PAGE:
Control of Shape and Size of Nanopillar Assembly by Adhesion-Mediated Elastocapillary Interaction

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Control of Shape and Size of Nanopillar Assembly by Adhesion-Mediated Elastocapillary Interaction

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Title: Control of Shape and Size of Nanopillar Assembly by Adhesion-Mediated Elastocapillary Interaction
Author: Kang, Sung; Pokroy, Boaz; Mahadevan, Lakshminarayanan; Aizenberg, Joanna

Note: Order does not necessarily reflect citation order of authors.

Citation: Kang, Sung H., Boaz Pokroy, L. Mahadevan, and Joanna Aizenberg. 2010. “Control of Shape and Size of Nanopillar Assembly by Adhesion-Mediated Elastocapillary Interaction.” ACS Nano 4, no. 11: 6323–6331. doi:10.1021/nn102260t.
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Abstract: Control of self-organization of nanofibers into regular clusters upon evaporation-induced assembly is receiving increasing attention due to the potential importance of this process in a range of applications including particle trapping, adhesives, and structural color. Here we present a comprehensive study of this phenomenon using a periodic array of polymeric nanopillars with tunable parameters as a model system to study how geometry, mechanical properties, as well as surface properties influence capillary-induced self-organization. In particular, we show that varying the parameters of the building blocks of self-assembly provides us with a simple means of controlling the size, chirality, and anisotropy of complex structures. We observe that chiral assemblies can be generated within a narrow window for each parameter even in the absence of chiral building blocks or a chiral environment. Furthermore, introducing anisotropy in the building blocks provides a way to control both the chirality and the size of the assembly. While capillary-induced self-assembly has been studied and modeled as a quasi-static process involving the competition between only capillary and elastic forces, our results unequivocally show that both adhesion and kinetics are equally important in determining the final assembly. Our findings provide insight into how multiple parameters work together in capillary-induced self-assembly and provide us with a diverse set of options for fabricating a variety of nanostructures by self-assembly.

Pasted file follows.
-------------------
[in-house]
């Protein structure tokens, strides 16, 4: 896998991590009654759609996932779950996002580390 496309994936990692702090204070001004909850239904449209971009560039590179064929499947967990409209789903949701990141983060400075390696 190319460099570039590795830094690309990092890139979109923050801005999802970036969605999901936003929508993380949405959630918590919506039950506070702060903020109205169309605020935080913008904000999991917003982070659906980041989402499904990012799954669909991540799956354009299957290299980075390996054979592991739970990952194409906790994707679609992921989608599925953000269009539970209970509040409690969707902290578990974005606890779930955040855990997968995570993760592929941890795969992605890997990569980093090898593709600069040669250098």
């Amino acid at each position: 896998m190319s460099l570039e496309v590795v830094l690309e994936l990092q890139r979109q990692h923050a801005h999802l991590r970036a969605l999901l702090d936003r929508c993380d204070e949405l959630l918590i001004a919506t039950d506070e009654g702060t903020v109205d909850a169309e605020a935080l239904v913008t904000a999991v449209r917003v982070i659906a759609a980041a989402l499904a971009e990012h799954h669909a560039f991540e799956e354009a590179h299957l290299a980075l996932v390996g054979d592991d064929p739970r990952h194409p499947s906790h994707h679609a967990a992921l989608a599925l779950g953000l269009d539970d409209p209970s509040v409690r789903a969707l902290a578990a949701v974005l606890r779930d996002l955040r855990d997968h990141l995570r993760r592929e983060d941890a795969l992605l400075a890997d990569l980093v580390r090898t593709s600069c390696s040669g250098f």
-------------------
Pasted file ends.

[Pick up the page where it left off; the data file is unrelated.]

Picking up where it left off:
Published Version: doi:10.1021/nn102260t
Terms of Use: This article is made available under the terms and conditions applicable to Open Access Policy Articles, as set forth at http://nrs.harvard.edu/urn-3:HUL.InstRepos:dash.current.terms-of-use#OAP
Citable link to this page: http://nrs.harvard.edu/urn-3:HUL.InstRepos:33187427
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